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The Daily Dispatch: January 18, 1862., [Electronic resource], Letter from the
Gulf shore. (search)
Late from Kentucky. Nashville, Jan. 17.--Private dispatches report that the Federals were landing in force this morning between Fort Henry, on the Tennessee river. There was some firing, but the Federal balls did not reach the fort. Advices from Fort Donelson say that Gen Zingham feels confident in his ability to defend Forts Donelson and Henry. The Bowling Green correspondent of the Union and American says that Gen. Hindman, with 900 cavalry, went to Rowlett's Station, three miles this side of Green river, a few days since, and burnt the Station House and all outbuildings, and also the Horse Cave Depot and buildings attached, as well as the hotel adjacent, and the houses in Gave City Camp. Morgan's scouts burnt a mill within a quarter of a mile of the Federal lines on Green river. It was used for the purpose of grinding corn and wheat for the enemy. It is thought that all public houses between Glasgow Junction and Rowlett's will be destroyed, and the railro
The Daily Dispatch: January 18, 1862., [Electronic resource], The surrender of
and Mason the manner of its publication. (search)
Death of Dr. Larrantree. Lynchburg, Va., Jan. 17 --Dr. Harry Larrantree, a Ward Master in the College. Hospital, killed himself, either accidentally or designedly, last night, by a pistol shot in the head. He came to Virginia, from Huntsville, Ala., a member of Capt. Tracy's company, of the 4th Alabama regiment. The verdict of the jury was, "death by suicide;" but reasons exist to induce the belief that it might have been committed accidentally. Dr. Larrantree was a dentist by profession, and highly esteemed.
The Daily Dispatch: January 18, 1862., [Electronic resource],
Galveston not to an abandoned. (search)
Arrival of remains. New Orleans, Jan. 17 --The remains of Hon. John Hemphill and Col. Hugh McLeod reached here on yesterday. They were placed in state in the Mayor's office, and were escorted by the military and civil authorities, and by a concourse of citizens, to the Railroad ferry landing, en route to Texas.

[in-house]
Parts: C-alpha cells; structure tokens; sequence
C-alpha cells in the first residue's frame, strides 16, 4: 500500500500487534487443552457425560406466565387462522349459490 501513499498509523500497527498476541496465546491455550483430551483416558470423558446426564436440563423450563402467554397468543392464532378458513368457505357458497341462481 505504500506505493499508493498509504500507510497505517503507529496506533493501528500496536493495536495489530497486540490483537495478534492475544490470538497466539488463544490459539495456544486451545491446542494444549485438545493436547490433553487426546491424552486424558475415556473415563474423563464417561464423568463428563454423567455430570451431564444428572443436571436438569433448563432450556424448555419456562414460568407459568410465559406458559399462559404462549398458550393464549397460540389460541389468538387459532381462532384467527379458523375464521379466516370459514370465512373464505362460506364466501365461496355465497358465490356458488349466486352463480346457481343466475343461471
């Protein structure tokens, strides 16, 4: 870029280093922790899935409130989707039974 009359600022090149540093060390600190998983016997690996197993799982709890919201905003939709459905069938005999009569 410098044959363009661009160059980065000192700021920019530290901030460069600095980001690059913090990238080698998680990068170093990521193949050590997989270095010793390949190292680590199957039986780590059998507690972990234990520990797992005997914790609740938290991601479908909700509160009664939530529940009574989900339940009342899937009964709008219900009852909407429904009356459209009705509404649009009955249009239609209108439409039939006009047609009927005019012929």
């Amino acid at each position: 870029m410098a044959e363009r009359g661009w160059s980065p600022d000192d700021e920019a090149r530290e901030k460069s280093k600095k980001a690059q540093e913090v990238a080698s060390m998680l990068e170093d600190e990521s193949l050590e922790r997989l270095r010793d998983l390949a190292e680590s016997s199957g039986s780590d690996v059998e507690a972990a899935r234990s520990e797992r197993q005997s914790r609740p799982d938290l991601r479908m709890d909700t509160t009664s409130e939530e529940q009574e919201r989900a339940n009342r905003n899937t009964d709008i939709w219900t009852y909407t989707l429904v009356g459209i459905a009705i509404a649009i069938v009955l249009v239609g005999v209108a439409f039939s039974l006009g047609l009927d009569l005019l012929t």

The Daily Dispatch: January 18, 1862., [Electronic resource], Fruits of the
Colportage work. (search)
The wheat crop of the South. Macon, Ga., Jan. 17. --Intelligence from many portions of the wheat growing region, represent the prospect of an abundant crop as very favorable. The growing crop never appeared better at this early part of the season.
The Daily Dispatch: January 23, 1862., [Electronic resource], The Rebuilding of
The Daily Dispatch: February 7, 1862., [Electronic resource], From
The Daily Dispatch: March 24, 1862., [Electronic resource],
Europe and the War in America. (search)
Europe and the War in America. The following is from the Paris correspondence (Jan. 17) of the New Orleans Picayunes: The distress in the manufacturing districts of France, and especially at Lyons and St. Etienne, "In consequence of the civil war in the United States," (so all the papers state) has reached such a height end is so wide spread, public subscriptions have been opened even in Paris for their relief. These misfortunes press upon the French Government with irresistible force to enter immediately upon a bold policy to wards the Federal States Were the Emperor to delay acting for any length of time now, there would be not to say a revolution, here, I find in La Press, to day, an interesting statement of the condition of the cotton trade, which I proceed to translate "Since the pacific solution of the T affair, cotton has again be come the object of the attention of the commercial world. One-fifth of the working population of England is employed in the several ma
The Daily Dispatch: January 19, 1863., [Electronic resource], Effect of
's Message. (search)
Court proceedings. Mayor's Court, Saturday, January 17th. --Daniel B. Corbin, Thomas Coon, C. S. Wharsen, J. R. McCune, Wm. W. Southall, E. C. Puryear, and John Wilkeson members of Capt. Potts's company, City Battalion, were brought up for examination on suspicion that one or the other of them might have been the person who shot at some ducks on the basic Saturday week, and who hit and killed Patrick Kearney instead of the ducks aimed at. The examination did not result in a satisfactor
rraigned for stealing an overcoat worth $50 and $3,000 in Confederate States Treasury notes from Hugh W. Rev. Sr., and acquitted of the larceny, but committed in default of security in $300, for his good behavior.
Huntings Court, Saturday, Jan. 17th. --Recorder Jas. N. Caskie, presiding.--James Greghan, a resident of Hughes's Row, was put on trial for keep- ing a disorderly house, After hearing the dance and arguments of counsel the jury brought the defendant is guilty, and fined . The Cou